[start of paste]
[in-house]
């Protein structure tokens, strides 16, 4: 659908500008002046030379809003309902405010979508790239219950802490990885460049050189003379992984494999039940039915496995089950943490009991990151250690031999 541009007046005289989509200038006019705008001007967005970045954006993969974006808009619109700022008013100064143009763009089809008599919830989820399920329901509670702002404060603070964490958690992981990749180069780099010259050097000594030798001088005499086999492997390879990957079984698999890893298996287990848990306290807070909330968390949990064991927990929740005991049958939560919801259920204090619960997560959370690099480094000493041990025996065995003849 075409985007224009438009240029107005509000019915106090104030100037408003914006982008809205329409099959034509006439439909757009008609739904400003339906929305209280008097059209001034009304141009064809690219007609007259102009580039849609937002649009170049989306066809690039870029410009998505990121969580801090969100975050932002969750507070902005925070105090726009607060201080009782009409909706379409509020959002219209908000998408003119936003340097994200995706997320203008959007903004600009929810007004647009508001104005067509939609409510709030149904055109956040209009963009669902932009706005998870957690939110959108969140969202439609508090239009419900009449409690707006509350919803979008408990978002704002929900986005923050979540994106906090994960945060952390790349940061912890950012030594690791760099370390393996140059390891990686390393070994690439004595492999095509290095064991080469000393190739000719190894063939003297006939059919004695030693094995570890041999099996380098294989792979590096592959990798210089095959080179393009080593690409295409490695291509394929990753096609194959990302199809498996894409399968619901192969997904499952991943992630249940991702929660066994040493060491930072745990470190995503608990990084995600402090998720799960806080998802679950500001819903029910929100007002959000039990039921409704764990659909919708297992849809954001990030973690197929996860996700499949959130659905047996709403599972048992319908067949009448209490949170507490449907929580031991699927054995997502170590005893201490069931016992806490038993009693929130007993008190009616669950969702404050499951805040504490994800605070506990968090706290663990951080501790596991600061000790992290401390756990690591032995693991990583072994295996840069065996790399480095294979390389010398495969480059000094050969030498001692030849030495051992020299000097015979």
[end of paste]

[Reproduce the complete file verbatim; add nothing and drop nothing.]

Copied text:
[in-house]
């Protein structure tokens, strides 16, 4: 659908500008002046030379809003309902405010979508790239219950802490990885460049050189003379992984494999039940039915496995089950943490009991990151250690031999 541009007046005289989509200038006019705008001007967005970045954006993969974006808009619109700022008013100064143009763009089809008599919830989820399920329901509670702002404060603070964490958690992981990749180069780099010259050097000594030798001088005499086999492997390879990957079984698999890893298996287990848990306290807070909330968390949990064991927990929740005991049958939560919801259920204090619960997560959370690099480094000493041990025996065995003849 075409985007224009438009240029107005509000019915106090104030100037408003914006982008809205329409099959034509006439439909757009008609739904400003339906929305209280008097059209001034009304141009064809690219007609007259102009580039849609937002649009170049989306066809690039870029410009998505990121969580801090969100975050932002969750507070902005925070105090726009607060201080009782009409909706379409509020959002219209908000998408003119936003340097994200995706997320203008959007903004600009929810007004647009508001104005067509939609409510709030149904055109956040209009963009669902932009706005998870957690939110959108969140969202439609508090239009419900009449409690707006509350919803979008408990978002704002929900986005923050979540994106906090994960945060952390790349940061912890950012030594690791760099370390393996140059390891990686390393070994690439004595492999095509290095064991080469000393190739000719190894063939003297006939059919004695030693094995570890041999099996380098294989792979590096592959990798210089095959080179393009080593690409295409490695291509394929990753096609194959990302199809498996894409399968619901192969997904499952991943992630249940991702929660066994040493060491930072745990470190995503608990990084995600402090998720799960806080998802679950500001819903029910929100007002959000039990039921409704764990659909919708297992849809954001990030973690197929996860996700499949959130659905047996709403599972048992319908067949009448209490949170507490449907929580031991699927054995997502170590005893201490069931016992806490038993009693929130007993008190009616669950969702404050499951805040504490994800605070506990968090706290663990951080501790596991600061000790992290401390756990690591032995693991990583072994295996840069065996790399480095294979390389010398495969480059000094050969030498001692030849030495051992020299000097015979």